I’ve always been a little bit uncomfortable when I’ve heard others teach on the story of Avram and Sarai’s (i.e. Abraham & Sarah) journey to Egypt. Specifically I am referring to how Avram is characterized for ‘lying’ to the Egyptians, stating that Sarai is his sister and not his wife. (See Genesis 12). The reason is that Avram is the ‘father of our faith’ and noted for his faith in the ‘Faith Hall of Fame’ of Hebrews 11.
How can this man, who had the faith to leave the land of his family at the age of 75 and venture to a land whose destination was yet unknown, and do so as a result of an encounter with someone he could not even see, do something for which most commentators deride him for? Surely Avram possessed the type of faith we all should aspire to. Indeed he is our model. I believe that sometimes we, when reading the story thousands of years later with the benefit of hindsight, find it easy say, ‘see he didn’t trust GOD’ and ‘he lied!’ and put him down for it. Indeed, no one should uplift him for his actions; however I’ve felt we’ve been too harsh on him for what he did.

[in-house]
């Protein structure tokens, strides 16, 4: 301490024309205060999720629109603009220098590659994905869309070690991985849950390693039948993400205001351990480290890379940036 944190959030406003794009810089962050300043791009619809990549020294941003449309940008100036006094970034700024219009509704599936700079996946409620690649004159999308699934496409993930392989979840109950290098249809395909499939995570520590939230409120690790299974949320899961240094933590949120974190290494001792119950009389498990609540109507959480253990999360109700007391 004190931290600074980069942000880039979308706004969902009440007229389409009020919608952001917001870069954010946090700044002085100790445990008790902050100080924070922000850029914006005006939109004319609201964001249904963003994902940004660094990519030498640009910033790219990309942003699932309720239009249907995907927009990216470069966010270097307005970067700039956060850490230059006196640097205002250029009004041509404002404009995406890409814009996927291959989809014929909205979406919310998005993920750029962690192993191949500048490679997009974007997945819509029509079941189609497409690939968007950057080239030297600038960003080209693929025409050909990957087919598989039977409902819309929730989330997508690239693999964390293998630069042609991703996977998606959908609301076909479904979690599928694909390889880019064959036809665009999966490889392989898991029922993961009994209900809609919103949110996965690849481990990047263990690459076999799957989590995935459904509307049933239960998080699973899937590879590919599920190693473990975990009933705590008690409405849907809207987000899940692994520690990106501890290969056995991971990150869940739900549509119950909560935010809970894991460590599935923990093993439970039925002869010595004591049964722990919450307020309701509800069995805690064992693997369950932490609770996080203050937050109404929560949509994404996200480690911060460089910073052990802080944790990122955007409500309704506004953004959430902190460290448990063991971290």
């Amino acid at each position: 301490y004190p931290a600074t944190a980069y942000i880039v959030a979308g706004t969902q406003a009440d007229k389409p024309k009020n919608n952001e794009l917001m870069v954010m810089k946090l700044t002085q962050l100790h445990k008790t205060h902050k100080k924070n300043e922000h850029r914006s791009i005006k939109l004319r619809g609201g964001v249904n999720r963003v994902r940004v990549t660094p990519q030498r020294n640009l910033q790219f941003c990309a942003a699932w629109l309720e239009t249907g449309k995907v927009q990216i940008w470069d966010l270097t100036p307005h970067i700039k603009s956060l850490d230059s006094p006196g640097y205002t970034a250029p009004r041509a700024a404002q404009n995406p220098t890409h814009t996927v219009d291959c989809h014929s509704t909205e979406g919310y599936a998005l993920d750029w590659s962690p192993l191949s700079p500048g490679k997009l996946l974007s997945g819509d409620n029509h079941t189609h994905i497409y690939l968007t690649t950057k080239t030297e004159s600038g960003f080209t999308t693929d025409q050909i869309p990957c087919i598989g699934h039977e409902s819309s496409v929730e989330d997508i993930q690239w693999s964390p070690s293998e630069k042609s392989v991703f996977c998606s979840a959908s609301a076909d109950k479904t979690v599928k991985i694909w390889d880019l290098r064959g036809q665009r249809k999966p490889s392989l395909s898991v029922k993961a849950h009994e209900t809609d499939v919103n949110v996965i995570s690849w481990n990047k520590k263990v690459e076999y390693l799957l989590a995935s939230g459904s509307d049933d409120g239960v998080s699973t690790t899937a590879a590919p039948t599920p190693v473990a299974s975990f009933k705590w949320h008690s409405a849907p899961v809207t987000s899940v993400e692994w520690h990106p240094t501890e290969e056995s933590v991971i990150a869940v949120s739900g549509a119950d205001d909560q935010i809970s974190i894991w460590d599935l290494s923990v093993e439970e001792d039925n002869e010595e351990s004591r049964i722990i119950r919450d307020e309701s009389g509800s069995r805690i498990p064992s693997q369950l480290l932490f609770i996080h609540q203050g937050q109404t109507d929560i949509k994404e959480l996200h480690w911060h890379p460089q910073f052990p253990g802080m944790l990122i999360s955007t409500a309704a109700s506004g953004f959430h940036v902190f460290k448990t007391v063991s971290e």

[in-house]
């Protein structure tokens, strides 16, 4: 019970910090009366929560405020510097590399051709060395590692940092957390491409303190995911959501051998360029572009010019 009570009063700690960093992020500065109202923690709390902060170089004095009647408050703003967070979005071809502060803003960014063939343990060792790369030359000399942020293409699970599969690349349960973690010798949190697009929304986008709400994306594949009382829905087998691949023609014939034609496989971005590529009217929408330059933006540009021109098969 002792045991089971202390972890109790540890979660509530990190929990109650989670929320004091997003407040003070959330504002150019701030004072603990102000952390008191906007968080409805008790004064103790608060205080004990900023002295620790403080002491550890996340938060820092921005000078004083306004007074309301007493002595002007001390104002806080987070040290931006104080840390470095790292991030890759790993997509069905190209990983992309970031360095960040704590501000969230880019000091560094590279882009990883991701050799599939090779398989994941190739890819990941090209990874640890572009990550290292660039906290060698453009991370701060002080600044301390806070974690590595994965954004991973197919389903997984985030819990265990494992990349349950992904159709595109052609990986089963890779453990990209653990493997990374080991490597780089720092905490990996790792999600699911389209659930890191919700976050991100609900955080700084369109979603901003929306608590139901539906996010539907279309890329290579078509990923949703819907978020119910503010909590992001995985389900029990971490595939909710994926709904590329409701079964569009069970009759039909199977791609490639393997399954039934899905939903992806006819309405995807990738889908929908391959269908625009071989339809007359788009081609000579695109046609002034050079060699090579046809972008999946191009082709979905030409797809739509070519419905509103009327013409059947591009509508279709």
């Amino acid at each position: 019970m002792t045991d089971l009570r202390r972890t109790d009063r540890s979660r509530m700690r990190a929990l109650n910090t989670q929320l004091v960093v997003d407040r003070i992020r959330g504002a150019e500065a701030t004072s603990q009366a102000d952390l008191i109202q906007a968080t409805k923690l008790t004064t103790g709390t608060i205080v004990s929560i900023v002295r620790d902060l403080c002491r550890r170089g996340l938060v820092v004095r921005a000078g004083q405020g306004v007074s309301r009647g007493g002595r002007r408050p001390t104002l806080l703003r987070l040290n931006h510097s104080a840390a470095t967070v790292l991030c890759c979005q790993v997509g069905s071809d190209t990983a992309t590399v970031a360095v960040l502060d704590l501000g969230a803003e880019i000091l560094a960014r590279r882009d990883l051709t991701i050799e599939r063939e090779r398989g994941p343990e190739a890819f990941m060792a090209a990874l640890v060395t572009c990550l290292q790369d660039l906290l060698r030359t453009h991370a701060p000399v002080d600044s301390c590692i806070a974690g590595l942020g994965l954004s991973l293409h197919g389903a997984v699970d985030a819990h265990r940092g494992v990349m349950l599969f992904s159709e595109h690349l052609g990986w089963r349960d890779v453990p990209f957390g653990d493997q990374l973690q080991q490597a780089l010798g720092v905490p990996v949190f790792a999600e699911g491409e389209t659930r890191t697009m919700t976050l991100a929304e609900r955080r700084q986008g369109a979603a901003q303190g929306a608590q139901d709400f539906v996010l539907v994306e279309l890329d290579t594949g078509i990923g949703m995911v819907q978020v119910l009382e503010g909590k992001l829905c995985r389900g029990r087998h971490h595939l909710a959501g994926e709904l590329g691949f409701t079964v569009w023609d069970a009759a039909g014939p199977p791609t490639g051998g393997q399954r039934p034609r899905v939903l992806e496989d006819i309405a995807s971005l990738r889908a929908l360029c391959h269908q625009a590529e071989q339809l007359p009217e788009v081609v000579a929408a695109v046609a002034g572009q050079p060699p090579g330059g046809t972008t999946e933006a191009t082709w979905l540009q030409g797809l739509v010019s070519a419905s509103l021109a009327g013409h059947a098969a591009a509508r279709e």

Technically, Avram was not lying to the Egyptians. Sarai was his half-sister (Genesis 20:12. However, as I heard this taught on again recently, I find my viewpoint altered slightly and, while I knew what Avram did was not right, I can see why it was wrong, beyond simply not being completely up-front with the Egyptians. Rather than put him down for what he did, we can learn a great lesson from his choice as it sheds some light on something everyone of faith can learn from. On their face, the events testify of Adonai’s (the LORD) mercy. In addition we see that while He may protect us from the stupid things we do there are at times consequences that we bear.
Avram left his land, apparently with few qualms, and little if any questioning. So great must his encounter have been that he was fully convinced that was what he his purpose. Avram trusted the voice of Adonai. However, once Avram arrives in the land, after a period of time a famine hits. He is forced to take his wife, nephew (Lot) and niece down to Egypt (echoes of Yosef (Joseph) and Yeshua (Jesus)!!!!). Perhaps he began to wonder that great question so many of us struggle with when the storms of life come our way; “Why?!”
Genesis 12:11-12 says;